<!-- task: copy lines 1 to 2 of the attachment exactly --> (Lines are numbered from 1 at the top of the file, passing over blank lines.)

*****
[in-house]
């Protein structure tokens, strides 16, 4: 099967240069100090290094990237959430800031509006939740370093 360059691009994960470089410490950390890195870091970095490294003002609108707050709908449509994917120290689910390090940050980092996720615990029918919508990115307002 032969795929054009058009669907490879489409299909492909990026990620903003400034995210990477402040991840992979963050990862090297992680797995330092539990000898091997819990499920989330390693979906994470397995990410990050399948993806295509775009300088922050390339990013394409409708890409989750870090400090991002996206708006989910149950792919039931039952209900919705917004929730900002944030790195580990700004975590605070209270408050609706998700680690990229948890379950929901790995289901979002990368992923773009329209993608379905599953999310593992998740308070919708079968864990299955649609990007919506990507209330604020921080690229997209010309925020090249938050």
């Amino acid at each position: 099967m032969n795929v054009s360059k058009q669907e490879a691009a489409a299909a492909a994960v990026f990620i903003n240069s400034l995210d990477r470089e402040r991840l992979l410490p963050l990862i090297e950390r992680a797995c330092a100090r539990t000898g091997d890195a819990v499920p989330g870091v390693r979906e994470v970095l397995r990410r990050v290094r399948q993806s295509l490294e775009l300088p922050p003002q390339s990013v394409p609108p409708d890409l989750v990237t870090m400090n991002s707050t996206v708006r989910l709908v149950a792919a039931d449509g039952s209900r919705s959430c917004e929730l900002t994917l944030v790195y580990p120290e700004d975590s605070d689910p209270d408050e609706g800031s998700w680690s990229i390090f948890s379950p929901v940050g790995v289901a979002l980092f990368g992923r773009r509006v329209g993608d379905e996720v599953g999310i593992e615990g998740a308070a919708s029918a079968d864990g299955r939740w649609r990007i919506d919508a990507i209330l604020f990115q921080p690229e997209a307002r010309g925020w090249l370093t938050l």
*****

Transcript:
[in-house]
């Protein structure tokens, strides 16, 4: 099967240069100090290094990237959430800031509006939740370093 360059691009994960470089410490950390890195870091970095490294003002609108707050709908449509994917120290689910390090940050980092996720615990029918919508990115307002 032969795929054009058009669907490879489409299909492909990026990620903003400034995210990477402040991840992979963050990862090297992680797995330092539990000898091997819990499920989330390693979906994470397995990410990050399948993806295509775009300088922050390339990013394409409708890409989750870090400090991002996206708006989910149950792919039931039952209900919705917004929730900002944030790195580990700004975590605070209270408050609706998700680690990229948890379950929901790995289901979002990368992923773009329209993608379905599953999310593992998740308070919708079968864990299955649609990007919506990507209330604020921080690229997209010309925020090249938050």